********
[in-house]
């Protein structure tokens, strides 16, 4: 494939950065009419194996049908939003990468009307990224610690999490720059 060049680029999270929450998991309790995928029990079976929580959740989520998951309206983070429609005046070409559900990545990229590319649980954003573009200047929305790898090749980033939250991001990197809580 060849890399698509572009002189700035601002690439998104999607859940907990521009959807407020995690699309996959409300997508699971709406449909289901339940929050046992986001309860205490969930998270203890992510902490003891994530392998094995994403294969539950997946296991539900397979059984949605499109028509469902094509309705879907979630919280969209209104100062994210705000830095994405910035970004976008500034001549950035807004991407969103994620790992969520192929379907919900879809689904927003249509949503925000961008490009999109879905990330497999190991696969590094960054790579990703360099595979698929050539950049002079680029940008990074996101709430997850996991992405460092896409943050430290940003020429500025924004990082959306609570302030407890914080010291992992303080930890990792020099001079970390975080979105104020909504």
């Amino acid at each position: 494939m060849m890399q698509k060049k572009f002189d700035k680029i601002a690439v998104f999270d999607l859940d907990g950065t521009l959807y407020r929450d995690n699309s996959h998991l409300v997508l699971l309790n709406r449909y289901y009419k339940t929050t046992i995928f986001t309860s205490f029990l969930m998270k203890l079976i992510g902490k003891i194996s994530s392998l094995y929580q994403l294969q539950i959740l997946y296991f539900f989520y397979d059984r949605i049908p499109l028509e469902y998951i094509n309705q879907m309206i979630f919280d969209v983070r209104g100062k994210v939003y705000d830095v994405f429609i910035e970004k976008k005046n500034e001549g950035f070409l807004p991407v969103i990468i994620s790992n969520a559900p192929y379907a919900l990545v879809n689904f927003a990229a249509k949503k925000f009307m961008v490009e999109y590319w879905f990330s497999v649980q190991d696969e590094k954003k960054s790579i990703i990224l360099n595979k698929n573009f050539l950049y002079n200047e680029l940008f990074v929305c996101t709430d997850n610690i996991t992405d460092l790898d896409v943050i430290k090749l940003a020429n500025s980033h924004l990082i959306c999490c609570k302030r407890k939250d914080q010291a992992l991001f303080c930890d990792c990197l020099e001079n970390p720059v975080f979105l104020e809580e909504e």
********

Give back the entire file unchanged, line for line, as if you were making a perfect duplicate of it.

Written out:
[in-house]
């Protein structure tokens, strides 16, 4: 494939950065009419194996049908939003990468009307990224610690999490720059 060049680029999270929450998991309790995928029990079976929580959740989520998951309206983070429609005046070409559900990545990229590319649980954003573009200047929305790898090749980033939250991001990197809580 060849890399698509572009002189700035601002690439998104999607859940907990521009959807407020995690699309996959409300997508699971709406449909289901339940929050046992986001309860205490969930998270203890992510902490003891994530392998094995994403294969539950997946296991539900397979059984949605499109028509469902094509309705879907979630919280969209209104100062994210705000830095994405910035970004976008500034001549950035807004991407969103994620790992969520192929379907919900879809689904927003249509949503925000961008490009999109879905990330497999190991696969590094960054790579990703360099595979698929050539950049002079680029940008990074996101709430997850996991992405460092896409943050430290940003020429500025924004990082959306609570302030407890914080010291992992303080930890990792020099001079970390975080979105104020909504």
């Amino acid at each position: 494939m060849m890399q698509k060049k572009f002189d700035k680029i601002a690439v998104f999270d999607l859940d907990g950065t521009l959807y407020r929450d995690n699309s996959h998991l409300v997508l699971l309790n709406r449909y289901y009419k339940t929050t046992i995928f986001t309860s205490f029990l969930m998270k203890l079976i992510g902490k003891i194996s994530s392998l094995y929580q994403l294969q539950i959740l997946y296991f539900f989520y397979d059984r949605i049908p499109l028509e469902y998951i094509n309705q879907m309206i979630f919280d969209v983070r209104g100062k994210v939003y705000d830095v994405f429609i910035e970004k976008k005046n500034e001549g950035f070409l807004p991407v969103i990468i994620s790992n969520a559900p192929y379907a919900l990545v879809n689904f927003a990229a249509k949503k925000f009307m961008v490009e999109y590319w879905f990330s497999v649980q190991d696969e590094k954003k960054s790579i990703i990224l360099n595979k698929n573009f050539l950049y002079n200047e680029l940008f990074v929305c996101t709430d997850n610690i996991t992405d460092l790898d896409v943050i430290k090749l940003a020429n500025s980033h924004l990082i959306c999490c609570k302030r407890k939250d914080q010291a992992l991001f303080c930890d990792c990197l020099e001079n970390p720059v975080f979105l104020e809580e909504e």